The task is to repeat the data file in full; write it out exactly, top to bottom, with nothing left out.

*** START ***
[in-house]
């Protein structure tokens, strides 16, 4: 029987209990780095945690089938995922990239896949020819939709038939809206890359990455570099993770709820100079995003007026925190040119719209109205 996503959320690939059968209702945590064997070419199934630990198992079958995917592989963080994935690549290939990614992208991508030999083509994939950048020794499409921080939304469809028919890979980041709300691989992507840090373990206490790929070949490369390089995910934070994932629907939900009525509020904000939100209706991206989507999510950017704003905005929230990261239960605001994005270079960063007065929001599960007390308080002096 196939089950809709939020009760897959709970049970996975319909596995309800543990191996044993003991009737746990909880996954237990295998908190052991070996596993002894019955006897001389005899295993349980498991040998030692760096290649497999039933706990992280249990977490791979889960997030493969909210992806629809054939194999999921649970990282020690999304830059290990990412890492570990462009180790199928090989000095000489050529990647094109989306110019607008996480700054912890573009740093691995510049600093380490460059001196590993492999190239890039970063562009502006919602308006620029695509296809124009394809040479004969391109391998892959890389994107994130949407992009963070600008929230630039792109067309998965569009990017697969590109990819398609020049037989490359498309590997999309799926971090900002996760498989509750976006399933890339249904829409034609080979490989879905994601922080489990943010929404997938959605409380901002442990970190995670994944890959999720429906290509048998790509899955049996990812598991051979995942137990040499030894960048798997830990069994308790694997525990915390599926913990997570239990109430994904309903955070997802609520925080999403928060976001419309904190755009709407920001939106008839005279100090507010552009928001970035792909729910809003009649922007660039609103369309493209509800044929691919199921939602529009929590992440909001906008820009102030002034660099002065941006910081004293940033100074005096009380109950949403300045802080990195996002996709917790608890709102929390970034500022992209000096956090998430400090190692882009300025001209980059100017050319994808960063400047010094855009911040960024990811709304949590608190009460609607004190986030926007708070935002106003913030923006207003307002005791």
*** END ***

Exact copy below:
[in-house]
């Protein structure tokens, strides 16, 4: 029987209990780095945690089938995922990239896949020819939709038939809206890359990455570099993770709820100079995003007026925190040119719209109205 996503959320690939059968209702945590064997070419199934630990198992079958995917592989963080994935690549290939990614992208991508030999083509994939950048020794499409921080939304469809028919890979980041709300691989992507840090373990206490790929070949490369390089995910934070994932629907939900009525509020904000939100209706991206989507999510950017704003905005929230990261239960605001994005270079960063007065929001599960007390308080002096 196939089950809709939020009760897959709970049970996975319909596995309800543990191996044993003991009737746990909880996954237990295998908190052991070996596993002894019955006897001389005899295993349980498991040998030692760096290649497999039933706990992280249990977490791979889960997030493969909210992806629809054939194999999921649970990282020690999304830059290990990412890492570990462009180790199928090989000095000489050529990647094109989306110019607008996480700054912890573009740093691995510049600093380490460059001196590993492999190239890039970063562009502006919602308006620029695509296809124009394809040479004969391109391998892959890389994107994130949407992009963070600008929230630039792109067309998965569009990017697969590109990819398609020049037989490359498309590997999309799926971090900002996760498989509750976006399933890339249904829409034609080979490989879905994601922080489990943010929404997938959605409380901002442990970190995670994944890959999720429906290509048998790509899955049996990812598991051979995942137990040499030894960048798997830990069994308790694997525990915390599926913990997570239990109430994904309903955070997802609520925080999403928060976001419309904190755009709407920001939106008839005279100090507010552009928001970035792909729910809003009649922007660039609103369309493209509800044929691919199921939602529009929590992440909001906008820009102030002034660099002065941006910081004293940033100074005096009380109950949403300045802080990195996002996709917790608890709102929390970034500022992209000096956090998430400090190692882009300025001209980059100017050319994808960063400047010094855009911040960024990811709304949590608190009460609607004190986030926007708070935002106003913030923006207003307002005791």